but to build a highly performant, fault tolerant scalable and real time application that can process a million messages quickly

takes something hell of a special. (quick shout out to Reece and the SDP Platforms team (wink) )

KAFKA is purpose built for this very need. https://woki.orionhealth.global/plugins/gliffy/viewer.action?wmode=opaque

where is kafka

Kafka Terms and Concepts 

BROKER

A Kafka broker is just a running instance of kafka. 

Its the hub, the mother ship the ring leader, the conductor, the centre piece of the show the thriller in Manila…ok, too far but you get my vibe.

TOPIC 

Brokers are were we create topics for consuming.

A topic is really just a layer of business logic events.  for eg, if we were in the business of baking bread,

a topic of interest would be:

  • “how long has the dough rested”
  • “is the oven hot enough to begin”
  • “how long has the bun been in the oven”

PRODUCER

A producer is one that will create or add to a topic. When an event is raised, the producer springs into action.

So in our case above, the oven would produce an event to the topics:

  • “is the oven hot enough to begin”
  • “how long has the bun been in the oven”

But what about the other topic?

The oven has no need to care about how long the bread has rested. It just cares if it itself is ready and if it has completed the job.

This then means the baker would be the only producer to the other topic

  • “how long has the dough rested”

CONSUMER

A consumer of a topic is one that is simply subscribes to a topic and is updated when something in that topic changes.

In our bread winner example above, our baker or bakers would the consumers of all these topics…well, we hope for bread sakes!

The Kafka value

So far I’ve explained some differences and some terms, but not the value.

As seen in the Kafka image above, we are now able to do a couple of things BEFORE our application and databases are hit.

BOOM! VALUE! 

We now can:

  • filed multiple threads
  • compute at mad speeds
  • and store only when necessary  
  • doing all this at near real time, almost seamlessly at lower operational costs. 

MORE FOR LESS -> BOOM! EVEN MORE VALUE!

The real 11 herbs and spices are in the manner in which the data is sharded, partitioned, stored, processed and read. But that a technical walk though for another day, but dang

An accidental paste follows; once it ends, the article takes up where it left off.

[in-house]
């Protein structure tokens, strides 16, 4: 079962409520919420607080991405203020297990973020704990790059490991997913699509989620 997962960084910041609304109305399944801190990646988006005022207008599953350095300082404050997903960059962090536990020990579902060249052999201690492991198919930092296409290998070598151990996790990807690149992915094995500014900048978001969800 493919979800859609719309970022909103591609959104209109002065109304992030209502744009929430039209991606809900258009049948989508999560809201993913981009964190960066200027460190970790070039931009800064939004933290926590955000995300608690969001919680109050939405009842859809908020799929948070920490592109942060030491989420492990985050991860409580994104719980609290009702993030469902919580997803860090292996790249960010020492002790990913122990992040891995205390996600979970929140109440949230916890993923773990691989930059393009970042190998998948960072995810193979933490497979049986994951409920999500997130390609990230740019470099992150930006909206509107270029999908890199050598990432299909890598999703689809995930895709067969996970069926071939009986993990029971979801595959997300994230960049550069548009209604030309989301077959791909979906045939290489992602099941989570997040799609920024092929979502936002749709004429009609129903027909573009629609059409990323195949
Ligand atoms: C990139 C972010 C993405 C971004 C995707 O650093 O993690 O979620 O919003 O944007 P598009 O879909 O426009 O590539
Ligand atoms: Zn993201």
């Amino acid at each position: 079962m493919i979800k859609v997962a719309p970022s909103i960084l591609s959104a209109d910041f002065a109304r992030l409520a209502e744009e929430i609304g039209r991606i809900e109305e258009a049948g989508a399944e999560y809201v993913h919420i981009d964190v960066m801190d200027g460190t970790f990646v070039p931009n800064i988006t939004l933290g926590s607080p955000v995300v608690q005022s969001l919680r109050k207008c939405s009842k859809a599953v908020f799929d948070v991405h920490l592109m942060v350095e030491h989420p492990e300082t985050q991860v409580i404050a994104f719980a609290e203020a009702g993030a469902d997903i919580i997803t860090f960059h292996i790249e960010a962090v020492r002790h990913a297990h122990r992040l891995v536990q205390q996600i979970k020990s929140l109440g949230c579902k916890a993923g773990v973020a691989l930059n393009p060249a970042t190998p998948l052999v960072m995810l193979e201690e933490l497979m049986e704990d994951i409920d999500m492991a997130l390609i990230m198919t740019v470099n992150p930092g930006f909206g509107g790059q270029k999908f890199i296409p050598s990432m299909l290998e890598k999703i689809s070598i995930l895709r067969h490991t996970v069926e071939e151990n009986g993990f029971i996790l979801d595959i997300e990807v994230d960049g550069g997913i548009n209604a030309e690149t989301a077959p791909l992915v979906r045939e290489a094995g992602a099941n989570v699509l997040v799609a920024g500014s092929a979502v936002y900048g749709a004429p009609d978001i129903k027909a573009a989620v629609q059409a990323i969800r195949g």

Its like the Oprah of big data processing eh?..You feeling my love for this now?  

Confluent

With all nice things in this world, people cant wait to just onboard. thankfully so!

Working with streams and stream applications, especially from a QA point of view, can be challenging, merely on the fact that

there is a very, very small set of tools for us to use to validate and gain some peek preview of data under the hood.

The team of confluent have done a job of this, check them out here:

https://www.confluent.io/

Accessing all things streams

I have come across 3 very handy tools that do the similar thing but can be used in vary different applications and ways.

KSQL

A neat little library that lets us query a stream as if it were a database.

Pretty handy when you want to go above and beyond being a consumer of a topic. 

https://www.confluent.io/product/ksql/

Kafka Control Centre

The control centre is UI designed to hook into your broker.

It will give you all the goodness of KSQL and a streams dashboard. Pretty neat.

https://docs.confluent.io/current/control-center/index.html#

Kafka Rest Proxy

https://docs.confluent.io/current/kafka-rest/index.html

Good as gold – well for me anyways!

I guess being in QA for so long has really trained my brain to push past what even i as a developer would deem normal behaviour.

i.e. just testing the application as a consumer is not enough.

The REST client is awesome and lets me integrate my integration testing platform  along side my dev team and application code.

As we produce topics and messages, I get to peer into these, even before consuming it.

I can validate

  • the producer 
  • the message
  • the topic
  • the partitions
  • the success
  • and the failures
  • speed at which we are processing and latency between them. STUNNING!

Conclusion 

I hope this has enlightened you a little on Kafka, streams and some tools you can use to simply your life. 

We actually live in a world a streaming data…

NETFLIX

YOUTUBE

SPOTIFY

Your favourite ONLINE RETAIL store… you know those suggestions on “OTHER ITEMS YOU MIGHT LIKE”….. well…stream data…It’s all around you and I.

The introduction of tooling over Kafka is epic.

As a QA, this was imperative.  I need to follow the data from start to end, leaving no bread unbaked. 

It was not a simple undertaking for me.

I researched and I learnt a lot, tried loads of things and failed, leaned on people with experience to help me through and eventually found success. 

All of these come neatly wrapped in docker containers. These can be run as a whole or as components. It makes working with queues a lot simpler by giving us hooks into our streams. 

Dont let a subject like big data processing scare you. Get in there, get your hands dirty and fail! Fail and fail till you bake your bread.

Manage your software delivery like a boss

Introduction

Over the past then years that I’ve been in the industry, I have been fortunate enough to bear witness to the beautiful way software delivery methods have evolved.

From long lasting design of monoliths to quick and in some cases, daily deploys of micro-services, we have come a long long way but our journey is not done.